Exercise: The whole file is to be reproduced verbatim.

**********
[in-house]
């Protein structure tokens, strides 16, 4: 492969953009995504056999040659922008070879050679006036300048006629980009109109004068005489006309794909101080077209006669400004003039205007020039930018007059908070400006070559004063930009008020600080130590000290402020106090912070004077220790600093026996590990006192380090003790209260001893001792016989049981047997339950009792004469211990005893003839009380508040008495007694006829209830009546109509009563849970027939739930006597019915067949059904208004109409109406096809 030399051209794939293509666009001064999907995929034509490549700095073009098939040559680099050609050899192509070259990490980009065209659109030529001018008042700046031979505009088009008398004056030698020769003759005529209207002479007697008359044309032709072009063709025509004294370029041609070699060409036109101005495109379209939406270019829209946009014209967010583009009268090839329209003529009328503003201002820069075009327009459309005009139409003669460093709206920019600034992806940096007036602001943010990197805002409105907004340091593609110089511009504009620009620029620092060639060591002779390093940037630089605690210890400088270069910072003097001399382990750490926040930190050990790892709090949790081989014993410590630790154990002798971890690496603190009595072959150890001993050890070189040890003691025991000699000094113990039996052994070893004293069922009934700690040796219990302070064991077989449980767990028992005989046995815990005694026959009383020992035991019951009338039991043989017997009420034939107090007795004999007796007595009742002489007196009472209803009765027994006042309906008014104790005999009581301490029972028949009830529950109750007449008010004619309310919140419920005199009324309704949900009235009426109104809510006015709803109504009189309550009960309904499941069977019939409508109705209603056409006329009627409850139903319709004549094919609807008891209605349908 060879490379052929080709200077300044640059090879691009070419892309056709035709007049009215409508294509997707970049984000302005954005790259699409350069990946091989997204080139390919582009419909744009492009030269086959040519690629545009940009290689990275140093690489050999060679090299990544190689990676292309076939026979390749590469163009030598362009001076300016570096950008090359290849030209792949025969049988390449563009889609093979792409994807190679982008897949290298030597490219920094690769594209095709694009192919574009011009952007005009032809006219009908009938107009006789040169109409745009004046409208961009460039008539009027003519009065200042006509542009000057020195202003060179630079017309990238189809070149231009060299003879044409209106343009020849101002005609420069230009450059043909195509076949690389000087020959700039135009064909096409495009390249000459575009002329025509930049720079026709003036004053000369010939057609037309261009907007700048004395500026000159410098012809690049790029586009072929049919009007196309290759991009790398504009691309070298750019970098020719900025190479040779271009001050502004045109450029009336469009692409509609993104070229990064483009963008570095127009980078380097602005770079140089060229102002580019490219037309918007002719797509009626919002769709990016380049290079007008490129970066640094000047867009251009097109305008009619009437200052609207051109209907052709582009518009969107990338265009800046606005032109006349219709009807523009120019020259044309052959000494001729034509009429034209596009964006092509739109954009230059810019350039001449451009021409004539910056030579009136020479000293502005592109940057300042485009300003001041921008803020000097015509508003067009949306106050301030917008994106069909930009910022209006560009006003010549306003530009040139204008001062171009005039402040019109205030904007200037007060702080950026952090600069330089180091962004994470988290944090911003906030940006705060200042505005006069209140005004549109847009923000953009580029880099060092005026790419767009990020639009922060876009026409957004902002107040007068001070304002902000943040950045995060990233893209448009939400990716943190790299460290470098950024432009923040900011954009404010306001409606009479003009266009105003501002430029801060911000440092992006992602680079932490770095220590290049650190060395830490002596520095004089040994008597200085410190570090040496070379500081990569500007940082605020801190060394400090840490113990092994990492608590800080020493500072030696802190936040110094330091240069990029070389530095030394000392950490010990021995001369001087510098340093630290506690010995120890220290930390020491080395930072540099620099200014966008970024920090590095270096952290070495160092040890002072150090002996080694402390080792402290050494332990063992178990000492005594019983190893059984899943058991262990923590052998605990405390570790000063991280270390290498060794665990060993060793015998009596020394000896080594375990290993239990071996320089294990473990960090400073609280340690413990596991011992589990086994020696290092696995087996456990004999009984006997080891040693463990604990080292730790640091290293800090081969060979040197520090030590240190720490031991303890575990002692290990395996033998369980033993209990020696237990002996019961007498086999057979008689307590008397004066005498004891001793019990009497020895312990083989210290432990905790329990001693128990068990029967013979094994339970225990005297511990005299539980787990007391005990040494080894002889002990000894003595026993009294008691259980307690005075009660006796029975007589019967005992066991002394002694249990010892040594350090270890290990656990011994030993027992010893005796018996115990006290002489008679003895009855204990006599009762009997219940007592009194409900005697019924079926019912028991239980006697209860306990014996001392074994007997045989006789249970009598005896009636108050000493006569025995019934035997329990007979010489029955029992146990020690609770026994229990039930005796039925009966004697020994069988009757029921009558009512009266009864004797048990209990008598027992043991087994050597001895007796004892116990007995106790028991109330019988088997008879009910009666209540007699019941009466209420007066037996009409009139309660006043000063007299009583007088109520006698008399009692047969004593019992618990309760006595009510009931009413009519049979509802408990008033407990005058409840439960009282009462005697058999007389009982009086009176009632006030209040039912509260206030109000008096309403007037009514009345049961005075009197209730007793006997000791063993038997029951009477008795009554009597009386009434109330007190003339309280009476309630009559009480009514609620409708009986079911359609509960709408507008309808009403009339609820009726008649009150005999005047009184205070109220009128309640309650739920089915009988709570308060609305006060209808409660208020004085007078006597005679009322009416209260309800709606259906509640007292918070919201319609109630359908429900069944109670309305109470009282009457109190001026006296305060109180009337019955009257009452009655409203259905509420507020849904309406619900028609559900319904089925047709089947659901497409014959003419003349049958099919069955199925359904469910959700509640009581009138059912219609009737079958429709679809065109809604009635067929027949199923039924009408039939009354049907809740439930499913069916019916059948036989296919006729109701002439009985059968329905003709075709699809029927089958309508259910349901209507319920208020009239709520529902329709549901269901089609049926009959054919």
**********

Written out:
[in-house]
């Protein structure tokens, strides 16, 4: 492969953009995504056999040659922008070879050679006036300048006629980009109109004068005489006309794909101080077209006669400004003039205007020039930018007059908070400006070559004063930009008020600080130590000290402020106090912070004077220790600093026996590990006192380090003790209260001893001792016989049981047997339950009792004469211990005893003839009380508040008495007694006829209830009546109509009563849970027939739930006597019915067949059904208004109409109406096809 030399051209794939293509666009001064999907995929034509490549700095073009098939040559680099050609050899192509070259990490980009065209659109030529001018008042700046031979505009088009008398004056030698020769003759005529209207002479007697008359044309032709072009063709025509004294370029041609070699060409036109101005495109379209939406270019829209946009014209967010583009009268090839329209003529009328503003201002820069075009327009459309005009139409003669460093709206920019600034992806940096007036602001943010990197805002409105907004340091593609110089511009504009620009620029620092060639060591002779390093940037630089605690210890400088270069910072003097001399382990750490926040930190050990790892709090949790081989014993410590630790154990002798971890690496603190009595072959150890001993050890070189040890003691025991000699000094113990039996052994070893004293069922009934700690040796219990302070064991077989449980767990028992005989046995815990005694026959009383020992035991019951009338039991043989017997009420034939107090007795004999007796007595009742002489007196009472209803009765027994006042309906008014104790005999009581301490029972028949009830529950109750007449008010004619309310919140419920005199009324309704949900009235009426109104809510006015709803109504009189309550009960309904499941069977019939409508109705209603056409006329009627409850139903319709004549094919609807008891209605349908 060879490379052929080709200077300044640059090879691009070419892309056709035709007049009215409508294509997707970049984000302005954005790259699409350069990946091989997204080139390919582009419909744009492009030269086959040519690629545009940009290689990275140093690489050999060679090299990544190689990676292309076939026979390749590469163009030598362009001076300016570096950008090359290849030209792949025969049988390449563009889609093979792409994807190679982008897949290298030597490219920094690769594209095709694009192919574009011009952007005009032809006219009908009938107009006789040169109409745009004046409208961009460039008539009027003519009065200042006509542009000057020195202003060179630079017309990238189809070149231009060299003879044409209106343009020849101002005609420069230009450059043909195509076949690389000087020959700039135009064909096409495009390249000459575009002329025509930049720079026709003036004053000369010939057609037309261009907007700048004395500026000159410098012809690049790029586009072929049919009007196309290759991009790398504009691309070298750019970098020719900025190479040779271009001050502004045109450029009336469009692409509609993104070229990064483009963008570095127009980078380097602005770079140089060229102002580019490219037309918007002719797509009626919002769709990016380049290079007008490129970066640094000047867009251009097109305008009619009437200052609207051109209907052709582009518009969107990338265009800046606005032109006349219709009807523009120019020259044309052959000494001729034509009429034209596009964006092509739109954009230059810019350039001449451009021409004539910056030579009136020479000293502005592109940057300042485009300003001041921008803020000097015509508003067009949306106050301030917008994106069909930009910022209006560009006003010549306003530009040139204008001062171009005039402040019109205030904007200037007060702080950026952090600069330089180091962004994470988290944090911003906030940006705060200042505005006069209140005004549109847009923000953009580029880099060092005026790419767009990020639009922060876009026409957004902002107040007068001070304002902000943040950045995060990233893209448009939400990716943190790299460290470098950024432009923040900011954009404010306001409606009479003009266009105003501002430029801060911000440092992006992602680079932490770095220590290049650190060395830490002596520095004089040994008597200085410190570090040496070379500081990569500007940082605020801190060394400090840490113990092994990492608590800080020493500072030696802190936040110094330091240069990029070389530095030394000392950490010990021995001369001087510098340093630290506690010995120890220290930390020491080395930072540099620099200014966008970024920090590095270096952290070495160092040890002072150090002996080694402390080792402290050494332990063992178990000492005594019983190893059984899943058991262990923590052998605990405390570790000063991280270390290498060794665990060993060793015998009596020394000896080594375990290993239990071996320089294990473990960090400073609280340690413990596991011992589990086994020696290092696995087996456990004999009984006997080891040693463990604990080292730790640091290293800090081969060979040197520090030590240190720490031991303890575990002692290990395996033998369980033993209990020696237990002996019961007498086999057979008689307590008397004066005498004891001793019990009497020895312990083989210290432990905790329990001693128990068990029967013979094994339970225990005297511990005299539980787990007391005990040494080894002889002990000894003595026993009294008691259980307690005075009660006796029975007589019967005992066991002394002694249990010892040594350090270890290990656990011994030993027992010893005796018996115990006290002489008679003895009855204990006599009762009997219940007592009194409900005697019924079926019912028991239980006697209860306990014996001392074994007997045989006789249970009598005896009636108050000493006569025995019934035997329990007979010489029955029992146990020690609770026994229990039930005796039925009966004697020994069988009757029921009558009512009266009864004797048990209990008598027992043991087994050597001895007796004892116990007995106790028991109330019988088997008879009910009666209540007699019941009466209420007066037996009409009139309660006043000063007299009583007088109520006698008399009692047969004593019992618990309760006595009510009931009413009519049979509802408990008033407990005058409840439960009282009462005697058999007389009982009086009176009632006030209040039912509260206030109000008096309403007037009514009345049961005075009197209730007793006997000791063993038997029951009477008795009554009597009386009434109330007190003339309280009476309630009559009480009514609620409708009986079911359609509960709408507008309808009403009339609820009726008649009150005999005047009184205070109220009128309640309650739920089915009988709570308060609305006060209808409660208020004085007078006597005679009322009416209260309800709606259906509640007292918070919201319609109630359908429900069944109670309305109470009282009457109190001026006296305060109180009337019955009257009452009655409203259905509420507020849904309406619900028609559900319904089925047709089947659901497409014959003419003349049958099919069955199925359904469910959700509640009581009138059912219609009737079958429709679809065109809604009635067929027949199923039924009408039939009354049907809740439930499913069916019916059948036989296919006729109701002439009985059968329905003709075709699809029927089958309508259910349901209507319920208020009239709520529902329709549901269901089609049926009959054919």